Population refers to the entire group of individuals sharing a particular characteristic.

In psychology, "population" typically refers to a group of individuals who share certain characteristics or traits. Populations can be studied in order to understand the characteristics of the group as a whole and to identify patterns or trends within the group. Here are a few examples of how "population" might be used in the field of psychology:

  1. Sample population: In psychological research, a sample population is a group of individuals who are selected to participate in a study. The sample population is intended to be representative of the larger group or population that the researcher is interested in studying.

  2. Target population: The target population is the larger group or population that the researcher is interested in studying. The target population may be defined based on characteristics such as age, gender, race, or geographic location.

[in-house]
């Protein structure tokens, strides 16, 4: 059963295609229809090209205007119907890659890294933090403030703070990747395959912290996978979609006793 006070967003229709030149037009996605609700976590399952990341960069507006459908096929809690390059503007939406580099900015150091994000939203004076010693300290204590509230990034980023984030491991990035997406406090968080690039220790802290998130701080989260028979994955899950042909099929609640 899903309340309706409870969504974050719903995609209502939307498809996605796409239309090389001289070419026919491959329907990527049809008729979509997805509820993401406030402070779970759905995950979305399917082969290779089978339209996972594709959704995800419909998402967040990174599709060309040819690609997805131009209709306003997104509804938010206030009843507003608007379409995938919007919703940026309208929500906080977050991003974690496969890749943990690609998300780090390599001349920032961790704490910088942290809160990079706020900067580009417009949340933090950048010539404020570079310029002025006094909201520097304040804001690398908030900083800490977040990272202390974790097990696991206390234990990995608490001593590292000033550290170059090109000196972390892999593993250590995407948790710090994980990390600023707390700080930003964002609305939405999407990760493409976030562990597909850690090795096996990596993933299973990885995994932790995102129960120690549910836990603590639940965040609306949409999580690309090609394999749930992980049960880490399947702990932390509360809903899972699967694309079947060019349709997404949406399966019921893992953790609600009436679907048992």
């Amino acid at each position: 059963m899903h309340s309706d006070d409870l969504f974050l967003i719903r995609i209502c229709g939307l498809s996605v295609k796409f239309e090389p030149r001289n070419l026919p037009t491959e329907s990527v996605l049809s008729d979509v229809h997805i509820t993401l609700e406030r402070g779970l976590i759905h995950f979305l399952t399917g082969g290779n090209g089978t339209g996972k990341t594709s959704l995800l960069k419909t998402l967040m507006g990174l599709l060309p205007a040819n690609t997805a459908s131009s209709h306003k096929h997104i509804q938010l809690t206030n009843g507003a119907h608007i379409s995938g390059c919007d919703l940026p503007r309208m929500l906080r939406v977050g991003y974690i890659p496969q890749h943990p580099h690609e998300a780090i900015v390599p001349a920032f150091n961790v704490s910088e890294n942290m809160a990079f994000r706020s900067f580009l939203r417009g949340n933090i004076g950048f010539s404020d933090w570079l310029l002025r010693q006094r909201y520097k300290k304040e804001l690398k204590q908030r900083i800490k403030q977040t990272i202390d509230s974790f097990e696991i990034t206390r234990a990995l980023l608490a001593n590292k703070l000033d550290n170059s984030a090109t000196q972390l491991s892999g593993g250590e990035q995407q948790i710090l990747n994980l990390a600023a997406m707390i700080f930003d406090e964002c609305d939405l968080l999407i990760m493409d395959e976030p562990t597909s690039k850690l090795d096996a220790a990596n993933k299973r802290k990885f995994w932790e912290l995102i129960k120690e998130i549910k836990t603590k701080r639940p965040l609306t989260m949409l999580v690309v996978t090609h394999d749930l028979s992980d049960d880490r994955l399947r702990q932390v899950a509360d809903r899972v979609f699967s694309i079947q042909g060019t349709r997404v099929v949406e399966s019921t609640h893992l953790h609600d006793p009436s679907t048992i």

3. Subpopulation: A subpopulation is a subgroup within a larger population that shares certain characteristics. For example, a researcher might study a subpopulation of older adults within a larger population of adults of all ages.

  4. Representative sample: A representative sample is a sample of individuals from a population that accurately reflects the characteristics of the population as a whole. Representative samples are often used in research to ensure that the findings are generalizable to the larger population.


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